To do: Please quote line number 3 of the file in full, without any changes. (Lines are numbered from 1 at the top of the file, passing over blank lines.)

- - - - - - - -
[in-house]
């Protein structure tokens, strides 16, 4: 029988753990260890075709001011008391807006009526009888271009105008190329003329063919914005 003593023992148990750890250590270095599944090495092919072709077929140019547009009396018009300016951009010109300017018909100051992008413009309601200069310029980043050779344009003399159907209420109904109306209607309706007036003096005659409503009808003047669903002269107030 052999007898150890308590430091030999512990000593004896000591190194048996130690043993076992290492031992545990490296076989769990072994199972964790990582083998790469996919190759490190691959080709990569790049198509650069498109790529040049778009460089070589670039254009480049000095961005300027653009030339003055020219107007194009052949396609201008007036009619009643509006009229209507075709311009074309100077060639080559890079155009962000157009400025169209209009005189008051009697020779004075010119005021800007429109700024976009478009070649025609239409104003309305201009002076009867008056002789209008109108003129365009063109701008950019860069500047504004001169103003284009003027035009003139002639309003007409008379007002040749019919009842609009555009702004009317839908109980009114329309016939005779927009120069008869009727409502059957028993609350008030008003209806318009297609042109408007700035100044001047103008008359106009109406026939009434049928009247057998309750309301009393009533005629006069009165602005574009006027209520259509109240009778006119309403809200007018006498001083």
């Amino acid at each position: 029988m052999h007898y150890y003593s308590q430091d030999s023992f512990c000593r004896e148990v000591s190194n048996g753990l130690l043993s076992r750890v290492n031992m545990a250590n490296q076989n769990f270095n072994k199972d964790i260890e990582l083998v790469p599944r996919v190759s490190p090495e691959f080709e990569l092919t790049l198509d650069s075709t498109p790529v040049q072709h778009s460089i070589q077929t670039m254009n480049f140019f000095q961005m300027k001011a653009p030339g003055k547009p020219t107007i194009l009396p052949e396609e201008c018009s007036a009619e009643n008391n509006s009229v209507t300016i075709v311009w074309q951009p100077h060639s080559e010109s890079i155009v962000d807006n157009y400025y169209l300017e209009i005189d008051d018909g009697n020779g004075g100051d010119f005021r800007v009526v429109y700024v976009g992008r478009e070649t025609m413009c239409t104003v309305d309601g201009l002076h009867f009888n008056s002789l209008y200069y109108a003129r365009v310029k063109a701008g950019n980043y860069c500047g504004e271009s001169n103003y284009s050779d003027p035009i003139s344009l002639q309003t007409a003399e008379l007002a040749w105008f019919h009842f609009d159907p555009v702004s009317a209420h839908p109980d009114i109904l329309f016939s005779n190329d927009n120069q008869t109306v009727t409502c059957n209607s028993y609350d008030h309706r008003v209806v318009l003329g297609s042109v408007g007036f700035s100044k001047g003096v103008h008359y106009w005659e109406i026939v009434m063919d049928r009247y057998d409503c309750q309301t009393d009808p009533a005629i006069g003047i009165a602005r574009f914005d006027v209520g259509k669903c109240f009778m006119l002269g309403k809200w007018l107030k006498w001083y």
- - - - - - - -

């Amino acid at each position: 029988m052999h007898y150890y003593s308590q430091d030999s023992f512990c000593r004896e148990v000591s190194n048996g753990l130690l043993s076992r750890v290492n031992m545990a250590n490296q076989n769990f270095n072994k199972d964790i260890e990582l083998v790469p599944r996919v190759s490190p090495e691959f080709e990569l092919t790049l198509d650069s075709t498109p790529v040049q072709h778009s460089i070589q077929t670039m254009n480049f140019f000095q961005m300027k001011a653009p030339g003055k547009p020219t107007i194009l009396p052949e396609e201008c018009s007036a009619e009643n008391n509006s009229v209507t300016i075709v311009w074309q951009p100077h060639s080559e010109s890079i155009v962000d807006n157009y400025y169209l300017e209009i005189d008051d018909g009697n020779g004075g100051d010119f005021r800007v009526v429109y700024v976009g992008r478009e070649t025609m413009c239409t104003v309305d309601g201009l002076h009867f009888n008056s002789l209008y200069y109108a003129r365009v310029k063109a701008g950019n980043y860069c500047g504004e271009s001169n103003y284009s050779d003027p035009i003139s344009l002639q309003t007409a003399e008379l007002a040749w105008f019919h009842f609009d159907p555009v702004s009317a209420h839908p109980d009114i109904l329309f016939s005779n190329d927009n120069q008869t109306v009727t409502c059957n209607s028993y609350d008030h309706r008003v209806v318009l003329g297609s042109v408007g007036f700035s100044k001047g003096v103008h008359y106009w005659e109406i026939v009434m063919d049928r009247y057998d409503c309750q309301t009393d009808p009533a005629i006069g003047i009165a602005r574009f914005d006027v209520g259509k669903c109240f009778m006119l002269g309403k809200w007018l107030k006498w001083y």